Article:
I’m not sure what I expected when I picked up the book Birth Strike, but I was pleasantly surprised when I realized a big focus of the book is about how governments use population control as a lever for the economy. Women are expected to produce (or not produce) babies at the will of those who control the government, and as you know, the government in the USA is now partly controlled by corporate interests. It is to the advantage of corporations (aka employers of those future taxpayers that women give birth to), to keep the nation in a state of partial unemployment, in order to keep wages down, as people desperate for a job will take what they can get.
How does this relate to the current situation in the USA, where there is frequent talk of overturning the Roe v Wade ruling, which legalized abortion in 1973? Roe v Wade was possible in 1973 because in the wake of the baby boom, we had too many workers, according to the powers that be. In recent decades, however, millions of workers are not earning enough to support a family, and are delaying having children.
People of working/reproductive age in America today are stuck between a rock and a hard place. Many want to have children but can’t find a way to do so. The corporate backed governing powers want women to produce more future taxpayers, so that they can keep wages low, but are more often now refusing to own up to their own role in making it realistic for a woman to sustain a pregnancy and raise a child. Without things like universal early child care, flexible working hours, a living wage, health insurance benefits for all, and parental leave, many women are forced to remain childless. Trying to take away safe, legal abortion and birth control options in this situation is like pushing someone into the snow after taking away their clothes.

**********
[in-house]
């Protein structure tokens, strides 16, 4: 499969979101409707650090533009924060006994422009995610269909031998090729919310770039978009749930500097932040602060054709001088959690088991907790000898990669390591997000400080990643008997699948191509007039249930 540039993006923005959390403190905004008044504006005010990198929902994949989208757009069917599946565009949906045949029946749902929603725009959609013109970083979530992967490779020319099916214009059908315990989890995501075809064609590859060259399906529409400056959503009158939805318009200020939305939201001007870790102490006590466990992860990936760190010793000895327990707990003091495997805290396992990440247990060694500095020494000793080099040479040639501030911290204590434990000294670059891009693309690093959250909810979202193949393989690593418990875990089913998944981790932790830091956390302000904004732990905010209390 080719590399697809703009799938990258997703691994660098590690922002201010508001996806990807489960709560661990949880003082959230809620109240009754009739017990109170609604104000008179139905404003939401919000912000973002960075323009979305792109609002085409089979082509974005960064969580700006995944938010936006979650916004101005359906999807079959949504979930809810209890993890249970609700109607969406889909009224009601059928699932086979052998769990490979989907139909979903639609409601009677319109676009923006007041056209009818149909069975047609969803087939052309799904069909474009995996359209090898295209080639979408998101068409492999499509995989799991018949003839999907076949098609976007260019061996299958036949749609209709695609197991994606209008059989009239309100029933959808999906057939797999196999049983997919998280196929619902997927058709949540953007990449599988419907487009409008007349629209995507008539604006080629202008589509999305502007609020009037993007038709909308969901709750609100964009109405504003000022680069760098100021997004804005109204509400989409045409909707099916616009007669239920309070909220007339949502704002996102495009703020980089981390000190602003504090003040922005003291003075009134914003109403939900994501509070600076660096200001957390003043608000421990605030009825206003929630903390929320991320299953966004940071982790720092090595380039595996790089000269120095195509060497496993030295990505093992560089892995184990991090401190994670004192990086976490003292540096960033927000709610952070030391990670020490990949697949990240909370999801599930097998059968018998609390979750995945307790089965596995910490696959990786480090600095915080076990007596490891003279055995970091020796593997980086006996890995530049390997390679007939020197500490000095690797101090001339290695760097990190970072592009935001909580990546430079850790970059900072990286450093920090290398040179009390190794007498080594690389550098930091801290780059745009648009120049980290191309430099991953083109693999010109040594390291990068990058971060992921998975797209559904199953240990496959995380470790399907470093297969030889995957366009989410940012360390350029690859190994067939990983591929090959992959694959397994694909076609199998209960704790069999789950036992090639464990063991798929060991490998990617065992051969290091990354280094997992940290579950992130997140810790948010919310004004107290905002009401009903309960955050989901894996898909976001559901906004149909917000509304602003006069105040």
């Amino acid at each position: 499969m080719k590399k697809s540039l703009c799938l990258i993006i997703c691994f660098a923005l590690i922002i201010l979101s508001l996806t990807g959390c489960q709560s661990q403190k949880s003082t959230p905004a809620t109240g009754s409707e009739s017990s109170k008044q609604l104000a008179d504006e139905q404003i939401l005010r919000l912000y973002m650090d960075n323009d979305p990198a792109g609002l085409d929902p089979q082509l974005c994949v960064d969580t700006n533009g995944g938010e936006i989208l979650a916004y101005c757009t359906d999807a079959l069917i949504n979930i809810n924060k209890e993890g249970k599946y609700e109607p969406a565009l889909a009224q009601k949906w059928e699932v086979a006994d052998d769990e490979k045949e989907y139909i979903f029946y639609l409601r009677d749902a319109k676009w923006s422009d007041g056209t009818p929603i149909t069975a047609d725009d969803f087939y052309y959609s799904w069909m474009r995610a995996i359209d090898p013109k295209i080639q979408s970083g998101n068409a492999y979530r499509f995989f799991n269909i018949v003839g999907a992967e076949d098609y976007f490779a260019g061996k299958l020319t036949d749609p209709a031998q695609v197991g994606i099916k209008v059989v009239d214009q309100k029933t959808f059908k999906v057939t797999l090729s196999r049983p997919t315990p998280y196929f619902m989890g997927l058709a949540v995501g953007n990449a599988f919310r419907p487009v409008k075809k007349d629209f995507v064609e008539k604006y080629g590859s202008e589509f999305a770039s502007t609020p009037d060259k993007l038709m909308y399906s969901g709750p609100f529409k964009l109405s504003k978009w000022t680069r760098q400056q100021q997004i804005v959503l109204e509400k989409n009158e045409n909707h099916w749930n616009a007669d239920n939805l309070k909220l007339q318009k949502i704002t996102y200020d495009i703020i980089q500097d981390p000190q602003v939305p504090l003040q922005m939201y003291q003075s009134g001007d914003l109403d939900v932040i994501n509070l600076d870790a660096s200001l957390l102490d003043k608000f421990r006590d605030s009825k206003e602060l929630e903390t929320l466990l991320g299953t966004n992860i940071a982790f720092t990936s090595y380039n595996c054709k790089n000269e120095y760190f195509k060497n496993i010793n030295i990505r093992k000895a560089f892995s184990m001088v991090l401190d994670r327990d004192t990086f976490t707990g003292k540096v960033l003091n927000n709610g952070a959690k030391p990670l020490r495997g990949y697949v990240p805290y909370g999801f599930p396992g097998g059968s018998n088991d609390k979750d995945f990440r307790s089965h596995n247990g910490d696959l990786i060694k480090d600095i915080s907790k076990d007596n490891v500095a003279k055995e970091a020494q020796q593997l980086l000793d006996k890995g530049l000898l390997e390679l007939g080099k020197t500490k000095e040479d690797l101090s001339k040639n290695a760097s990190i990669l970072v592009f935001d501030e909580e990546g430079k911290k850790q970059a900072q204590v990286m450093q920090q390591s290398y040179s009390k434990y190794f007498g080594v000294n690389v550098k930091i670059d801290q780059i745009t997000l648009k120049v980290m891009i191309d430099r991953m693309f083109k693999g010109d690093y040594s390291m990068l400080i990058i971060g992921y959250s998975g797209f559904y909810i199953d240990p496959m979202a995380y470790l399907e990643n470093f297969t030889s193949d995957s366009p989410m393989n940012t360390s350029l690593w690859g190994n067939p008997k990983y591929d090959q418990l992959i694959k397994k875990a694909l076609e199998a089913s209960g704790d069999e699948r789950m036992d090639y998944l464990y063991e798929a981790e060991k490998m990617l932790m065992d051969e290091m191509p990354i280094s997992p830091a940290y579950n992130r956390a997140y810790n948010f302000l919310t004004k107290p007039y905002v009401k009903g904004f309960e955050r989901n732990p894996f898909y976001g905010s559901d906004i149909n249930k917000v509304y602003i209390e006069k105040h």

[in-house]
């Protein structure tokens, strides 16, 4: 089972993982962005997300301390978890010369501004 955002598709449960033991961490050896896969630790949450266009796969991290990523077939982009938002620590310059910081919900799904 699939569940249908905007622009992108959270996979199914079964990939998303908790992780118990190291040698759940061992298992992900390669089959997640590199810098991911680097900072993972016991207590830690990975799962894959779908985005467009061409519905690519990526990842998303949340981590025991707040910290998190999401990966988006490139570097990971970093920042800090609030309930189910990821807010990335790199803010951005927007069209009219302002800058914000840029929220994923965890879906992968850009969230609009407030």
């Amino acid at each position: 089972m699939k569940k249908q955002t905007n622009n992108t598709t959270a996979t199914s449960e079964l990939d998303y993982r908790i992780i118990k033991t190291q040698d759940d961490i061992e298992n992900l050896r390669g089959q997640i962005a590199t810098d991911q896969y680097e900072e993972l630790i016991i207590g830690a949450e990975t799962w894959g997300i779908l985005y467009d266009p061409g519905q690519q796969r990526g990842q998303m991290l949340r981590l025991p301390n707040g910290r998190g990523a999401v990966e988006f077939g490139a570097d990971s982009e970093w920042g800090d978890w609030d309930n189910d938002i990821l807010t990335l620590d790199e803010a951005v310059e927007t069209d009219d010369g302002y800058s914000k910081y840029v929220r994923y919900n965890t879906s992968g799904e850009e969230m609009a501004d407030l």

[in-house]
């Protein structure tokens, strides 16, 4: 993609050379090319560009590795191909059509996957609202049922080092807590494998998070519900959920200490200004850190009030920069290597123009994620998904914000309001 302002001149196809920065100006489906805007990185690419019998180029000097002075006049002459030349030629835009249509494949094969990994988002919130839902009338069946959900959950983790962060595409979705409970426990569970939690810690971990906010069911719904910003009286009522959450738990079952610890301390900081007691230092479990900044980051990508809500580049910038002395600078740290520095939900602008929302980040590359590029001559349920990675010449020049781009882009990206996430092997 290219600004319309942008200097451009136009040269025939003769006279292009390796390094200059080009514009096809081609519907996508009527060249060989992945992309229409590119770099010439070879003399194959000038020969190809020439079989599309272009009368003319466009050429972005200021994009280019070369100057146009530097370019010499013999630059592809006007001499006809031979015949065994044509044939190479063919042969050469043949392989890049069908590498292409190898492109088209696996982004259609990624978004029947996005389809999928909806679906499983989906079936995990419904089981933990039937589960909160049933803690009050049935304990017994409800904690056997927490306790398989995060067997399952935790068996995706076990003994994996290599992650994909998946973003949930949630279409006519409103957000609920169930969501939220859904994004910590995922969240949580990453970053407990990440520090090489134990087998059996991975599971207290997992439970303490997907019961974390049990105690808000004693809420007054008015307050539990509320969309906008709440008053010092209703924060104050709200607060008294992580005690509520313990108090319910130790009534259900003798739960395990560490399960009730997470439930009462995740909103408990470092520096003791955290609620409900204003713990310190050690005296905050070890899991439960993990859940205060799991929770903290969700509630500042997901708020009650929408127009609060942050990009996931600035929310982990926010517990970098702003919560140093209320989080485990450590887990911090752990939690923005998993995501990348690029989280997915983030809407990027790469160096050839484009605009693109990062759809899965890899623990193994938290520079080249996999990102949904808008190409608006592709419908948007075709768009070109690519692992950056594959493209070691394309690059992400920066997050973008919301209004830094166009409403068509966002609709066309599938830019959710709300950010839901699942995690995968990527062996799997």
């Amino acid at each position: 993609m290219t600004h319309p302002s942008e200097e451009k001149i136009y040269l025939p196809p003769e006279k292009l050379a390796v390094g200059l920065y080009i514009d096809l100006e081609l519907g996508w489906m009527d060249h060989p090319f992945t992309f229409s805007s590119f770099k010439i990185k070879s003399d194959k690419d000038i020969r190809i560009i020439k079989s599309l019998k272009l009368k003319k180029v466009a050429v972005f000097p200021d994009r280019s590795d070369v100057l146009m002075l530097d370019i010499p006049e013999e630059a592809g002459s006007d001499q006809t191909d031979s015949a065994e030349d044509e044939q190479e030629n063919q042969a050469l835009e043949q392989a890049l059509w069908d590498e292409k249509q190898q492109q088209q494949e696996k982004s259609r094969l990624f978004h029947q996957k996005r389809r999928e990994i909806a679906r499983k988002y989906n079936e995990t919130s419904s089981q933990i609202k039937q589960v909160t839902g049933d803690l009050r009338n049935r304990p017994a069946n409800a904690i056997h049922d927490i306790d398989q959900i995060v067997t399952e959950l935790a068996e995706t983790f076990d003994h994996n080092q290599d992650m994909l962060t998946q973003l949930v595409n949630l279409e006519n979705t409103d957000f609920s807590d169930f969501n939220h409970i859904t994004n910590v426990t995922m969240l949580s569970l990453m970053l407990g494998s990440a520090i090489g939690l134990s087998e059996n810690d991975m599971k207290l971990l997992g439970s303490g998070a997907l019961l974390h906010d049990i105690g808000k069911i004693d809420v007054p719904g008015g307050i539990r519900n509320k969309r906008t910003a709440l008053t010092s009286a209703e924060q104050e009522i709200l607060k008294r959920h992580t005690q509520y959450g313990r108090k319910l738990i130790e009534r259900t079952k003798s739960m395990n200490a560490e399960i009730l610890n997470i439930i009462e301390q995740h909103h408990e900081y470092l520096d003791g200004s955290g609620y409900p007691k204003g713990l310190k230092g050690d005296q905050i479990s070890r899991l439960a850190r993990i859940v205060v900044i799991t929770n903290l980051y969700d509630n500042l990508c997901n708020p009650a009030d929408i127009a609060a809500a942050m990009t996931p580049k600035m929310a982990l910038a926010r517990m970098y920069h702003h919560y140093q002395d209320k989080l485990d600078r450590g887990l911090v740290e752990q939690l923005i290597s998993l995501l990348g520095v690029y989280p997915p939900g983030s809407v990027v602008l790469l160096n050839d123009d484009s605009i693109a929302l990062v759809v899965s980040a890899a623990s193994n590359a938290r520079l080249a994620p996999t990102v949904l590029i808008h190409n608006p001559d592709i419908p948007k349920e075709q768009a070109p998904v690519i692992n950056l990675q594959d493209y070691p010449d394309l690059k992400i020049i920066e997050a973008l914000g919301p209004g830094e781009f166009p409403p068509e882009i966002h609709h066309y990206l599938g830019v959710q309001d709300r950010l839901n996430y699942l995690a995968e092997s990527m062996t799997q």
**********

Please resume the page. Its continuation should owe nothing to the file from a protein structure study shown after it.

This is just my attempt to summarize what stuck with me most about this book, but I encourage you to read it, because the author, Jenny Brown, has a lot more to say. She presents good arguments for why universal programs are more effective than “means-tested” or “qualification-based” programs, discusses reproduction issues as they relate to race, as well as the use of immigration as a way to bring in more workers and how the notion of a big family goes along with the notion of small government. She also surveys abortion laws throughout history in a multitude of countries, talks about women feeling compelled to produce soldiers for war (aka “cannon fodder”), and presents interviews with a number of women, as well as consciousness-raising questions. Good reading!